Friday and Saturday, 1:00 – 5:00 pm
Area craftsmen will take Pilgrimage visitors back to simpler times with an Artisans’ Fair in Heritage Village on Friday and Saturday from 1-5 pm. Admission is free.
Located on McLeod Avenue near Sturdivant Hall, the little park with 19th Century buildings will host a potter, quilter, basket weaver, soap maker and more. Some of the work will also be for sale.
Allen Ham, a fifth-generation potter, who will demonstrate traditional pottery techniques. Alabama is rich in a variety of clays, and early potters sculpted everything from dinner plates, bowls, mugs, pitchers, crocks and churns. Later, they also made brick, flower pots and grave markers.
Ham hails from the well-known Ham family that has been making pottery for 150 years. His grandfather, Herndon Miller, made pottery at a Highway 5 shop in Brent.
Ham’s exhibitions include the American Folk Festival, Smithsonian Institution; The Alabama Clay Conference, Kentuck Festival of the Arts and The Birmingham Museum of Art.
Laura Spencer, a soap maker and candle maker in Marion Junction, embodies the idea of living life as naturally as possible.
She makes soap with goat milk produced on her family’s farm and candles from beeswax. She also makes body butters using natural products. Laura plans to bring some of her chickens and goats so that visitors can see how people can have a backyard farm and live more organically.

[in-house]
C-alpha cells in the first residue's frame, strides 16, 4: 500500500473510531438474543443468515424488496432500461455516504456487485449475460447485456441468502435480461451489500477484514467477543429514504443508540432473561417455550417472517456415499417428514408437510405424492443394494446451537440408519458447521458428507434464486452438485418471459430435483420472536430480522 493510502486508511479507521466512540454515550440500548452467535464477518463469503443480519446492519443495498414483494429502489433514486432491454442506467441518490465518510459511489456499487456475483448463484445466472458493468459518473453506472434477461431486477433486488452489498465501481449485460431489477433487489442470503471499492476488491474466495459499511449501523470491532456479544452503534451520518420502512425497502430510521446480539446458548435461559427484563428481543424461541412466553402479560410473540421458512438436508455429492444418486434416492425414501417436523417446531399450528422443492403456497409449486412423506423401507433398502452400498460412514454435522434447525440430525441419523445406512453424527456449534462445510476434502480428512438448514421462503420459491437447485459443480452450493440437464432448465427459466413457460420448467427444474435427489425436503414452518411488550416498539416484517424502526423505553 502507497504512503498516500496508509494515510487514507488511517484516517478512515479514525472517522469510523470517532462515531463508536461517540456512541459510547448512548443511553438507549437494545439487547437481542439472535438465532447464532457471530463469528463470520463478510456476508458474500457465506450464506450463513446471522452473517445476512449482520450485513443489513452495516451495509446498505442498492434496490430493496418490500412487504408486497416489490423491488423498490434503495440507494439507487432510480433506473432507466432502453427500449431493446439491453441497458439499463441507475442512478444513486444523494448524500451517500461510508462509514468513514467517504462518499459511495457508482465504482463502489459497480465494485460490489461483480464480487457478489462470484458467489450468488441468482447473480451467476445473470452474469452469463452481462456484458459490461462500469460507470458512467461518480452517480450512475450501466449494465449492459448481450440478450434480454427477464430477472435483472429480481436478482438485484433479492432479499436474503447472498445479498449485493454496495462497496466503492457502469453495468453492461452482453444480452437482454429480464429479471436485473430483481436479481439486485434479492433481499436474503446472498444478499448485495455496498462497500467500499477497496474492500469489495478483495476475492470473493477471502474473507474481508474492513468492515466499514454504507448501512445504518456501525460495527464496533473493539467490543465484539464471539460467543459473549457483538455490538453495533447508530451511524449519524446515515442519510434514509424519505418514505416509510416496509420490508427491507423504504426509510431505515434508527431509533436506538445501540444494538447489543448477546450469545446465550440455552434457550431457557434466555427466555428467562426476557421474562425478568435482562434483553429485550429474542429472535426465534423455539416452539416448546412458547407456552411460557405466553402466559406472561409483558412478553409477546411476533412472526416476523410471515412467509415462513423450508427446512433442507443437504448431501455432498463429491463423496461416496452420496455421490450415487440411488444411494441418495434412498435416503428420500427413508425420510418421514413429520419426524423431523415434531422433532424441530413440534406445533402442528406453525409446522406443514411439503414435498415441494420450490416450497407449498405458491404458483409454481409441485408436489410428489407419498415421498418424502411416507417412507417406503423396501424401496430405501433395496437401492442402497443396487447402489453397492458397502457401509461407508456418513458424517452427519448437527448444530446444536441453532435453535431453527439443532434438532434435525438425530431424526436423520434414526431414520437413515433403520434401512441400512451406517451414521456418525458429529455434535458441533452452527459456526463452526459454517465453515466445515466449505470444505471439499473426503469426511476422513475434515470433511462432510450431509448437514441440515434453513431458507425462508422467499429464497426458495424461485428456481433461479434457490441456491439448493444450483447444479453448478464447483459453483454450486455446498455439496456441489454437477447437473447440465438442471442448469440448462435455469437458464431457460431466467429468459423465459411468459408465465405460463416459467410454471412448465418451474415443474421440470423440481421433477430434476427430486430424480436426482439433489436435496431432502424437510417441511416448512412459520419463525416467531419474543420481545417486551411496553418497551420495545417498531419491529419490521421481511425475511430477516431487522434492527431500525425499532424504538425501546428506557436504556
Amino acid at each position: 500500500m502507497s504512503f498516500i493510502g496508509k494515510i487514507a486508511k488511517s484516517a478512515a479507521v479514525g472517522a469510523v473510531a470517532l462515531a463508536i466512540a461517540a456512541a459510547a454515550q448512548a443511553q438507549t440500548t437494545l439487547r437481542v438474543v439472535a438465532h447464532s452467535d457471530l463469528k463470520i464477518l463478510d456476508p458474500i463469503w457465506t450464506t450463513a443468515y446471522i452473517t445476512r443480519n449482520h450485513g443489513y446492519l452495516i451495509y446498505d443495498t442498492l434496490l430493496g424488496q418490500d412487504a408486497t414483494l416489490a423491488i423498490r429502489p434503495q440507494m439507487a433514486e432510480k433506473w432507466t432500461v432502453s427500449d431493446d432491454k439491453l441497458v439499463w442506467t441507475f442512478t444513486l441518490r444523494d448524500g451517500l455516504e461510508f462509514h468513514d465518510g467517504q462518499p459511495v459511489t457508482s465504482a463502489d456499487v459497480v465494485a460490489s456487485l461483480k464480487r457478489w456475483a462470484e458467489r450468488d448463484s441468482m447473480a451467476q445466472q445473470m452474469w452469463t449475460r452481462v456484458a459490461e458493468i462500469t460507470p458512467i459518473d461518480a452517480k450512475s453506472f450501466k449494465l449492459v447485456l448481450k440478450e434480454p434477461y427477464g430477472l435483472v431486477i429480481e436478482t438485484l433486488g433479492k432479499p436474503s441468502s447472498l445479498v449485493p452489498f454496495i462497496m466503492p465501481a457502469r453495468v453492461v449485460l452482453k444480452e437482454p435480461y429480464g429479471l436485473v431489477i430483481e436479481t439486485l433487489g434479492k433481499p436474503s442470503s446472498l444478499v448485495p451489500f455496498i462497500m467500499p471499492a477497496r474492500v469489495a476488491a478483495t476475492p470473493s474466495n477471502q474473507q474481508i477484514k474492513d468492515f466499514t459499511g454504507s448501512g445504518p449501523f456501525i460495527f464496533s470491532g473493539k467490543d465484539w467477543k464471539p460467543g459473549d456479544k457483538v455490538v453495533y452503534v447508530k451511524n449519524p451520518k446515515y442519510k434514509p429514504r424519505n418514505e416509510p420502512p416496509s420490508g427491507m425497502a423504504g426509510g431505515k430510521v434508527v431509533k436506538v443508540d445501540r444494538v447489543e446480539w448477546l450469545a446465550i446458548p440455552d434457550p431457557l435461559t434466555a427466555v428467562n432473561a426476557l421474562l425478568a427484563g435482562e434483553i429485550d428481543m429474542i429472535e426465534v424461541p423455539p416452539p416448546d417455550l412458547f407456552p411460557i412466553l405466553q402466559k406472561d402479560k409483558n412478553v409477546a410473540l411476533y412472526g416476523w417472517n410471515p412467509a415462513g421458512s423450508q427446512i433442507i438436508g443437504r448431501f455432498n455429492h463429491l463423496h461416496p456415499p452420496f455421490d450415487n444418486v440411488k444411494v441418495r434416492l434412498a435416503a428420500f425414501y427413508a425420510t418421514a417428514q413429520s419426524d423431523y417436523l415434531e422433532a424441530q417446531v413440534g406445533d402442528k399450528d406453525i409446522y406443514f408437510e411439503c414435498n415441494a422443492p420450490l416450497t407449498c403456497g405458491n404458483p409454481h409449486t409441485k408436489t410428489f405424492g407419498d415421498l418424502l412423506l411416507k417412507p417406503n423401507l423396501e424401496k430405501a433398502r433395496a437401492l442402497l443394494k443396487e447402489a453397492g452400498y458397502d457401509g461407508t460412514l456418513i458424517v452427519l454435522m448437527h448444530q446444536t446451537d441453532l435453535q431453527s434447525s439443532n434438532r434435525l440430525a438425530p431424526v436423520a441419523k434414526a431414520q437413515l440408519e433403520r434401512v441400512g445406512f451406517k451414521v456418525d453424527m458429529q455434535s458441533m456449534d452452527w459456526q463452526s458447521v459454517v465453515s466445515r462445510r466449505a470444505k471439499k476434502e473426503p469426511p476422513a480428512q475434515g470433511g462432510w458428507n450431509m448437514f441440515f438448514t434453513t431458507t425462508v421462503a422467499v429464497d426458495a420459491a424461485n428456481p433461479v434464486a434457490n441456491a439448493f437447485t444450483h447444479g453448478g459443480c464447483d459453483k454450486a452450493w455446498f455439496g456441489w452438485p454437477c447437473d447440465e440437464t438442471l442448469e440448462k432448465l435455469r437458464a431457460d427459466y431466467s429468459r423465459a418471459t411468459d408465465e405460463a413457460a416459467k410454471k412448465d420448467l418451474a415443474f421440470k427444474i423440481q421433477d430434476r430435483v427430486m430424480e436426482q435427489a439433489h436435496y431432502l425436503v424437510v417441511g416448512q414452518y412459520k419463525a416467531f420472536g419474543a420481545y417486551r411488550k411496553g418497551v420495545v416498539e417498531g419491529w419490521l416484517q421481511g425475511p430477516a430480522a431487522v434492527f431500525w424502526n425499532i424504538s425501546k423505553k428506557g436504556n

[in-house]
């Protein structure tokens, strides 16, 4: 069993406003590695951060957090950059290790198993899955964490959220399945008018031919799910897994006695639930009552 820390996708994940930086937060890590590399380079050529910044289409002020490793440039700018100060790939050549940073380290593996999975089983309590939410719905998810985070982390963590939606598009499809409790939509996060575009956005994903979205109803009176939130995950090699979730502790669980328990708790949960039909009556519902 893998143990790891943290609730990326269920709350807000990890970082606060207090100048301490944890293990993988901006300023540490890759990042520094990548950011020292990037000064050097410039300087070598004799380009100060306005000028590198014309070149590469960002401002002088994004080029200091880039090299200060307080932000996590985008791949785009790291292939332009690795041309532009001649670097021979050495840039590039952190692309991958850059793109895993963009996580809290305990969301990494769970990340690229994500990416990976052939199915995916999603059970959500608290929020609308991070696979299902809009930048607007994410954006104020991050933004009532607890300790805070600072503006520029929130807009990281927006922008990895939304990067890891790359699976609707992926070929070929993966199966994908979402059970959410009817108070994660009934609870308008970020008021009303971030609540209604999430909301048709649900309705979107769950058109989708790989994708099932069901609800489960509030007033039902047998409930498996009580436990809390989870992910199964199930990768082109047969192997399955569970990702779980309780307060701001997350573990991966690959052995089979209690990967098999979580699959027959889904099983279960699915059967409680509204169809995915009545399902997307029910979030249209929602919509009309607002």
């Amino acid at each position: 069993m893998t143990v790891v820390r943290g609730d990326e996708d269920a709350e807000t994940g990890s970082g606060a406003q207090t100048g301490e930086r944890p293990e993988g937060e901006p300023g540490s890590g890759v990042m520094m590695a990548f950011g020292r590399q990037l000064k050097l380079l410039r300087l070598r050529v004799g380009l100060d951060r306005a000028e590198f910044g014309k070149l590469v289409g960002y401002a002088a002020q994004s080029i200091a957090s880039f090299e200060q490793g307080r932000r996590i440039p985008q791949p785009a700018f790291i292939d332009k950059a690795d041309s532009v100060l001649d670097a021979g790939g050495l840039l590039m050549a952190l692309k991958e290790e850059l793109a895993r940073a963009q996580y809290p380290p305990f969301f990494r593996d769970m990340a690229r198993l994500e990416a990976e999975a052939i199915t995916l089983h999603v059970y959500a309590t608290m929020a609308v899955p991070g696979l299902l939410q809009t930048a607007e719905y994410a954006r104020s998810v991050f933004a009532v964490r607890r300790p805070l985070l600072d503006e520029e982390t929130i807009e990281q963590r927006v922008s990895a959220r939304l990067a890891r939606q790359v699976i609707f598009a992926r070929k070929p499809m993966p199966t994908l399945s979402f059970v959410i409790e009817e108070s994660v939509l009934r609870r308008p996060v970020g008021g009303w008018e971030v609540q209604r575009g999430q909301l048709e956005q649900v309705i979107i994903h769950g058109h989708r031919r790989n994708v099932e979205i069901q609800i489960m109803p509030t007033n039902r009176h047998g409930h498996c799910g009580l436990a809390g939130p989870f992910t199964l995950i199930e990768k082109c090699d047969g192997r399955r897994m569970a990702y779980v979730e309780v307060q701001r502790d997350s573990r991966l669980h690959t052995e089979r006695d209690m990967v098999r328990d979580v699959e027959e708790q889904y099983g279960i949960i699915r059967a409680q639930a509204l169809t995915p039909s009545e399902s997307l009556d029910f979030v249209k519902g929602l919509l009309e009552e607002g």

Betty Bain, a basket weaver, uses woods such as ash, cane, reed and white oak to create baskets that are as aesthetically pleasing as they are useful. She gives each basket a name to describe its use and to personalize it.
Betty will demonstrate how she weaves these works of art into beautiful treasures. She makes anything from small pouch gift baskets to beach totes. She’s also known for her creative use of unusual items such as deer antlers into her baskets.
Jeanann Szymanski not only makes quilts, but she is an historian when it comes to early 20th Century sewing. She will display some of her early sewing machines and quilt patterns and demonstrate her sewing and quilting techniques.
John Mott will demonstrate his blacksmithing skills on Saturday afternoon.
Mott forges nails and other tools that were commonly made by young blacksmith apprentices in the late 1800s. He became interested in the craft as a Civil War re-enactor, “and it’s a facet that I thought needed to be shown to kids.”
While he annually participates in the school tour days at the Battle of Selma, Mott said that blacksmithing also fits with Pilgrimage, and he previously has conducted demonstrations at The Foundry during past events.
Mott learned blacksmithing through books and the people he met through the Alabama Forge Council, which meets twice a year at Tannehill Ironworks Historic Park.